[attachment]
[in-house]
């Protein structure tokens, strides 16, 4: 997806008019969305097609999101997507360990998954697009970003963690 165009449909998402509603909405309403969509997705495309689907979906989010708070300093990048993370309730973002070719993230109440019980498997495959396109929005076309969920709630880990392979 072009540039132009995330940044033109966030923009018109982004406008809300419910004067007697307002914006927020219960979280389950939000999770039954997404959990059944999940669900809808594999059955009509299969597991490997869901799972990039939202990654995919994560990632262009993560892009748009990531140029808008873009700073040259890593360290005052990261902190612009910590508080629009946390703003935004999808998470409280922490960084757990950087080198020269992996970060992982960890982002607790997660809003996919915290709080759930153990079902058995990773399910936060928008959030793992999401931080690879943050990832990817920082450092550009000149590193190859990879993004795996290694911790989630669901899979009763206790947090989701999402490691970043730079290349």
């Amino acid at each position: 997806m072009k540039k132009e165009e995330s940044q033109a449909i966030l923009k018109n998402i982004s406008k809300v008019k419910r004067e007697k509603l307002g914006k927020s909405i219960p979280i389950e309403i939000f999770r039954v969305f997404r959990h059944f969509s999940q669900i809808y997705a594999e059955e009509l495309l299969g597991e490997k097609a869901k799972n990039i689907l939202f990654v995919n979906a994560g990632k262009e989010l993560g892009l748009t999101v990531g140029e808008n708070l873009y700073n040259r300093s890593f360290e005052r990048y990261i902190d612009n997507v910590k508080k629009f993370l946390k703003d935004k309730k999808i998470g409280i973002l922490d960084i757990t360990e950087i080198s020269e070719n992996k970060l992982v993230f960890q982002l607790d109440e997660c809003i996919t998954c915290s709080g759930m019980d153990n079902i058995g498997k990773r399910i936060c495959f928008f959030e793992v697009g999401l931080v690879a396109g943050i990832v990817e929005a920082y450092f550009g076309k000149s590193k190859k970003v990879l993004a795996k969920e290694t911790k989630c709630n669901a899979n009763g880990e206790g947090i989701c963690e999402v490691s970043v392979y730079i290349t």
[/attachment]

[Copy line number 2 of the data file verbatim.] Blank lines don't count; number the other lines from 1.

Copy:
């Protein structure tokens, strides 16, 4: 997806008019969305097609999101997507360990998954697009970003963690 165009449909998402509603909405309403969509997705495309689907979906989010708070300093990048993370309730973002070719993230109440019980498997495959396109929005076309969920709630880990392979 072009540039132009995330940044033109966030923009018109982004406008809300419910004067007697307002914006927020219960979280389950939000999770039954997404959990059944999940669900809808594999059955009509299969597991490997869901799972990039939202990654995919994560990632262009993560892009748009990531140029808008873009700073040259890593360290005052990261902190612009910590508080629009946390703003935004999808998470409280922490960084757990950087080198020269992996970060992982960890982002607790997660809003996919915290709080759930153990079902058995990773399910936060928008959030793992999401931080690879943050990832990817920082450092550009000149590193190859990879993004795996290694911790989630669901899979009763206790947090989701999402490691970043730079290349």